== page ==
This post is the perfect example of how you should always be open and curious and relates to James Chartrand’s last post on trigger events.

    When these people stumbled on something new, a trigger went off in their head. The light bulb came on and they became curious.

    Then they became successful by solving a new problem.

  14. says

    Excellent article. I have Michael’s book ThinkerToys on my shelf right behind me. Published 1991. I devoured that book when it came out. It’s still great.

    When your idea feels final, implement it. Do not spend days, weeks, or months refining it.

  15. says

    Oh, the joy of a happy accident! Two wonderful experiences come to mind – the misery of a failed chocolate pavlova and the subsequent exhilaration when (after some fast thinking) it became a rather scrumptious chocolate trifle with a difference! Just goes to show it’s not the ingredients you have, but what you do with them that counts…

    The second discovery happens to me when writing – those ‘little’ sidetracks that take me away from the purpose of my article can often unearth absolute gems which create the genesis of future ideas. Now I look at my ‘distractions’ as future research! I feel infinitely more productive (and much less like a failure for not creating the article I originally set out to write!!)

  16. says

    Excellent, good on you!

    I just keep reminding myself that even when I think I’m open, I can probably open up even more. You know, just like at the dentist lol! Might be some pain involved, but bring on that flashy bright smile!

  17. says

    With my blog, we had a few unexpected delays which postponed launch. It was indeed a blessing in disguise – many important features we ended up coming up with happened as a result of the delay – and we are all the better for it.

  18. says

    That article was gr8. But what do you think about borrowed creativity. I am from India and everyday we see people innovating in order to make ends meet. A keen observer generally looks out for such innovations, works on it and improves it. Or like something that happened with me I heard a peice of advertisement on the radio and used the same as the theme of our college annual function. This is what I call as borrowed creativity. I hope you would like to elaborate on this idea….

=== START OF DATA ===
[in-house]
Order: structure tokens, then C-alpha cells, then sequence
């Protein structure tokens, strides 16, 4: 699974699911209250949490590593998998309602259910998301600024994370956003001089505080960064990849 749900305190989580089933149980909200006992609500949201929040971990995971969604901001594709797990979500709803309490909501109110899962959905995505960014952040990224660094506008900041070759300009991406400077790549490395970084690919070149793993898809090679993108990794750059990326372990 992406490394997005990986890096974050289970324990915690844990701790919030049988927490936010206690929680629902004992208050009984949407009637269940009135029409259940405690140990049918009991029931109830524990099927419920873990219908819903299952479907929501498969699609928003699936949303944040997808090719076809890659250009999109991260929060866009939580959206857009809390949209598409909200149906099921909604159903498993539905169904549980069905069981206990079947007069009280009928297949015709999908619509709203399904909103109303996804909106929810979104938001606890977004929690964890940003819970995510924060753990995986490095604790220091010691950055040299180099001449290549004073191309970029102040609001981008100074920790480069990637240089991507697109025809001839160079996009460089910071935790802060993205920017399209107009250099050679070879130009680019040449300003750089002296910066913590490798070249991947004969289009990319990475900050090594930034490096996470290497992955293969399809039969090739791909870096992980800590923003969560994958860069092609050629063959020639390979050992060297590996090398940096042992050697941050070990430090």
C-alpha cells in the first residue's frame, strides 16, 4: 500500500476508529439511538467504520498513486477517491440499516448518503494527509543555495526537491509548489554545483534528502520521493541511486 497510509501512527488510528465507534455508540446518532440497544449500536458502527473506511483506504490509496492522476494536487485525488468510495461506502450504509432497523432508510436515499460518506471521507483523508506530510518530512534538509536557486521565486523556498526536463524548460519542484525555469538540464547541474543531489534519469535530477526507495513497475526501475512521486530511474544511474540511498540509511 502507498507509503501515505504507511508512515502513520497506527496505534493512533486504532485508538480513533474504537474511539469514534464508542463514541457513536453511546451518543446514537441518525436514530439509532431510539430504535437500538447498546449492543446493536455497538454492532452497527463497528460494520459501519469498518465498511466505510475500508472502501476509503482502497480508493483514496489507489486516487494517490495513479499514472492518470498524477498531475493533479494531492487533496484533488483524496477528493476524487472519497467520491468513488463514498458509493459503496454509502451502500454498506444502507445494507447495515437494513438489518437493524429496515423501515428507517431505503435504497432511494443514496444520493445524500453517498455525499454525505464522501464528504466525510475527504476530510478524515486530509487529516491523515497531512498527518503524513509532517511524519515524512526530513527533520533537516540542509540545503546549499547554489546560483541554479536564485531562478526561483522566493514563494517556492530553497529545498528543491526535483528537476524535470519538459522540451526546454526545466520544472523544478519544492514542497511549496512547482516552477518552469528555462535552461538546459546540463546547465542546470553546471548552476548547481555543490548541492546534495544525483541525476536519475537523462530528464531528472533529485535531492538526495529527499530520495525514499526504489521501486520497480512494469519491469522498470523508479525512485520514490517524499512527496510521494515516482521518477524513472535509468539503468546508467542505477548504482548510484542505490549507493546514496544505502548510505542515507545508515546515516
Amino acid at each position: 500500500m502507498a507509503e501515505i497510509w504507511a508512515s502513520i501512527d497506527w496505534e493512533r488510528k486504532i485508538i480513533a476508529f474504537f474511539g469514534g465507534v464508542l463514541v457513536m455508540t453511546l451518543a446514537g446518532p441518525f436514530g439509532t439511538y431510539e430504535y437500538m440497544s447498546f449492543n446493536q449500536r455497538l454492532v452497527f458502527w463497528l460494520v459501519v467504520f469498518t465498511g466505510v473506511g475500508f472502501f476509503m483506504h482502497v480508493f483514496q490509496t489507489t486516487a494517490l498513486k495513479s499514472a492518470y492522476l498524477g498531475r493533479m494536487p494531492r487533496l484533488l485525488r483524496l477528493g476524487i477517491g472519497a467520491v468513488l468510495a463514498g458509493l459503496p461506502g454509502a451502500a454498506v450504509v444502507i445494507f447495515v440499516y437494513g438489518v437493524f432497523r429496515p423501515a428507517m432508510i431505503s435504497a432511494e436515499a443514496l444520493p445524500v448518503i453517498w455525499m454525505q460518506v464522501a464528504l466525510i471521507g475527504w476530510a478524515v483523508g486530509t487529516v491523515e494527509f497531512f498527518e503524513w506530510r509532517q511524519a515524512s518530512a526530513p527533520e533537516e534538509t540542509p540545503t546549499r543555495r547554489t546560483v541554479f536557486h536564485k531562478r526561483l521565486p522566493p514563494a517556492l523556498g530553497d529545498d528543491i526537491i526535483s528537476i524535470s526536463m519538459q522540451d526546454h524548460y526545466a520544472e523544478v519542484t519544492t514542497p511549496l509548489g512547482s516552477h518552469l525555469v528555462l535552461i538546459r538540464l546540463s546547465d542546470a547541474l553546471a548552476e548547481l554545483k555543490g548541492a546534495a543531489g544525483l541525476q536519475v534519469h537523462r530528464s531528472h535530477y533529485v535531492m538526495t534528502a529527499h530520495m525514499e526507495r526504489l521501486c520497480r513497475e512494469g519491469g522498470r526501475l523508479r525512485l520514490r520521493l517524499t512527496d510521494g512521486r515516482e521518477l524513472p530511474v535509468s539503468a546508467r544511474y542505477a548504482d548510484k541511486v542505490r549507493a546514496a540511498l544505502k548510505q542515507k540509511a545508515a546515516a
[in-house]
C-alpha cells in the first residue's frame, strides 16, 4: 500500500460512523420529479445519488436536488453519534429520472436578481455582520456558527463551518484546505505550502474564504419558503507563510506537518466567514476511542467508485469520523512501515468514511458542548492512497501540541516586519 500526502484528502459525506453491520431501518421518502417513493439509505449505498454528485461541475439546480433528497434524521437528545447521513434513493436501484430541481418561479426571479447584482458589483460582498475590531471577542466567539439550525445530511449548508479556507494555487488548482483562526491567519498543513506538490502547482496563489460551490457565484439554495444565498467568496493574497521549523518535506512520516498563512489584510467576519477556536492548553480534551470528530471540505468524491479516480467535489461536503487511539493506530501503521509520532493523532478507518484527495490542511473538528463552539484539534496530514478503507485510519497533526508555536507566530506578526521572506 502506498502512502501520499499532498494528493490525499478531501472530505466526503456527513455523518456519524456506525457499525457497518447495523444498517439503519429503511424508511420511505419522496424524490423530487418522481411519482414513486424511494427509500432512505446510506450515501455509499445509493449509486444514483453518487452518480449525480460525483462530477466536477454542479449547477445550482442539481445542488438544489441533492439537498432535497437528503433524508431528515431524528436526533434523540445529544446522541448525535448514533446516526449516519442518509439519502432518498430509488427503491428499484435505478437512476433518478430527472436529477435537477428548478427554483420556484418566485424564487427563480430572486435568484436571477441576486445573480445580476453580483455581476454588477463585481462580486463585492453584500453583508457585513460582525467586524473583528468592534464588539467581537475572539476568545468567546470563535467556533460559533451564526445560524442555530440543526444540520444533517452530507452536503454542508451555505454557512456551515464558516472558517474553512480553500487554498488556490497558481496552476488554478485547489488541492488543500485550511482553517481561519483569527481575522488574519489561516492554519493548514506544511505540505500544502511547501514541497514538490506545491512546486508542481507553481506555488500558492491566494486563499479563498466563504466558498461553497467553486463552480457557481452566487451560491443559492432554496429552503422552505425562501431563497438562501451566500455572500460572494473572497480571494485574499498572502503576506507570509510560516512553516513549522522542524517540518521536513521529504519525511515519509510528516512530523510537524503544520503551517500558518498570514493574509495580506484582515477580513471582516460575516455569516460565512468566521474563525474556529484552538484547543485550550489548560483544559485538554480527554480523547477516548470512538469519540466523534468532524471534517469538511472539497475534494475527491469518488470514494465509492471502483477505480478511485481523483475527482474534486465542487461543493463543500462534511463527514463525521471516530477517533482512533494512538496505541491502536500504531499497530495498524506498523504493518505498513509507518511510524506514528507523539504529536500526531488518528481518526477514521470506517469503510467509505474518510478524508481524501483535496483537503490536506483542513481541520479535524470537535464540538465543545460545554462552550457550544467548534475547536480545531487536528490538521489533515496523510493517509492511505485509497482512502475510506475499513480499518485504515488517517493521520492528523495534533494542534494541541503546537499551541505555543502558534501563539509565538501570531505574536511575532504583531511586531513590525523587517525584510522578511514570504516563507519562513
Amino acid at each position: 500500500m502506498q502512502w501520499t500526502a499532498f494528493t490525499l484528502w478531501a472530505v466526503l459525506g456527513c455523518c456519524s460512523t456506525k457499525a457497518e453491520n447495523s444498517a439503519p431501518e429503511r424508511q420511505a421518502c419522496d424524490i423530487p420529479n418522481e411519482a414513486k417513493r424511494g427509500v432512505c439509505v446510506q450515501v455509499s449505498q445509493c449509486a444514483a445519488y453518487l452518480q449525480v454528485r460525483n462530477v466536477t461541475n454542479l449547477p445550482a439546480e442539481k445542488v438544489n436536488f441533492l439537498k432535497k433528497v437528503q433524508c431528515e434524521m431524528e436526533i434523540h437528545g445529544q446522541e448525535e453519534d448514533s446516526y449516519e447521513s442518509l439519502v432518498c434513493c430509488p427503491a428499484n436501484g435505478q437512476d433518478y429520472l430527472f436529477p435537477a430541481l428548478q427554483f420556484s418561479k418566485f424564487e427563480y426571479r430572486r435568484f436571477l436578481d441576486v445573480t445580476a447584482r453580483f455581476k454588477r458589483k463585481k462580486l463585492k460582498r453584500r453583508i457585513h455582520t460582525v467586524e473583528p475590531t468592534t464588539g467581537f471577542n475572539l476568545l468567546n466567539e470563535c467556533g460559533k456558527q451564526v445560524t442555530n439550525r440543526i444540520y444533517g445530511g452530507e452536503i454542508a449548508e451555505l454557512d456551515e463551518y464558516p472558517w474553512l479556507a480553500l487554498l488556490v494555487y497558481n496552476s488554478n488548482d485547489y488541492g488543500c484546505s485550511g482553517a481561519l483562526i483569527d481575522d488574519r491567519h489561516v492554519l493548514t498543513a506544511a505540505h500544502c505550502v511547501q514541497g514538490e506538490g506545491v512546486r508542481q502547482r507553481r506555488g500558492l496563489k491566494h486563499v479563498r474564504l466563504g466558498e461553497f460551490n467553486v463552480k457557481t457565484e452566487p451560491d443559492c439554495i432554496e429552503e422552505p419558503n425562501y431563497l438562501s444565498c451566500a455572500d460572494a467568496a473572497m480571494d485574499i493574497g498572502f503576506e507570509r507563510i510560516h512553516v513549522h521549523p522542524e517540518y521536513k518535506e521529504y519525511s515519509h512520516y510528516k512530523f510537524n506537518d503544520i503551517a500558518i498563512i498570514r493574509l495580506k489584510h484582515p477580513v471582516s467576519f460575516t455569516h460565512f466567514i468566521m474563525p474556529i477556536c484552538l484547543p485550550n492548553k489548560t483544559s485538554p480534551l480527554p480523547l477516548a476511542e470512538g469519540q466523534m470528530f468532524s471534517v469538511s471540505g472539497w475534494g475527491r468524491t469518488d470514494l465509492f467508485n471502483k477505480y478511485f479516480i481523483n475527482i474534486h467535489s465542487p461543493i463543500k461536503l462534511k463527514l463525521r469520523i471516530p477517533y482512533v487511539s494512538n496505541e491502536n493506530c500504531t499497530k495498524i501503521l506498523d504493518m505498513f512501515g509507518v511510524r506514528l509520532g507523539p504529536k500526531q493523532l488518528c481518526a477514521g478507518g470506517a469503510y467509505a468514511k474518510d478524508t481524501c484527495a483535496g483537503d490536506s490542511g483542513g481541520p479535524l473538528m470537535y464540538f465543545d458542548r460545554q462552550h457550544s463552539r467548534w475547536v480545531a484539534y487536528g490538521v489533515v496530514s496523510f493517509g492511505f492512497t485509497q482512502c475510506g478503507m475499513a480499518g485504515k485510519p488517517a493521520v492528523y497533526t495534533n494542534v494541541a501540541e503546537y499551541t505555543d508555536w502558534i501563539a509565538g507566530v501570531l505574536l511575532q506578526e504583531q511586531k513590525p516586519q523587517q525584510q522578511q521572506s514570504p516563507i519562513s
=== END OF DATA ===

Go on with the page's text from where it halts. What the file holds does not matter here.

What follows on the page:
19. says

    Very interesting piece. It would make a really good book. From the author’s bio, it seems that he’s probably discussed things like this in his books, which I plan to check out.

    It’s nice to know that certain outcomes are just the result of people who were able to adapt to unexpected outcomes. It makes the world a much more interesting and exciting place.

  20. ChrisJB says

    I always liked the 3M post-it note innovation story. Some guy in a 3M research lab was trying to invent a new type of glue (so I’m told). He failed miserably. The new glue he developed couldn’t hold anything heavier than paper together and came unstuck easily.

    But he noticed something interesting (ding, the lightbulb hovering over his head lit up). Objects came unstuck easily but could be temporarily re-stuck together several times. A new purpose for the glue became apparent.

    Instead of chucking it in the bin he realigned the product purpose and thus came into being the post-it note.

    The glue seemed worthless for it’s orginal purpose but in a different light was hugely useful.

  21. says


    I never heard the glue story before!

    The Post-It note goes on with happy accidents, too. I may be mangling it a bit, but I believe they originally tried to sell it to execs, then starting giving Post-Its to their secretaries when they couldn’t get to talk to the top dogs. The secretaries loved them and word-of-mouth took it from there.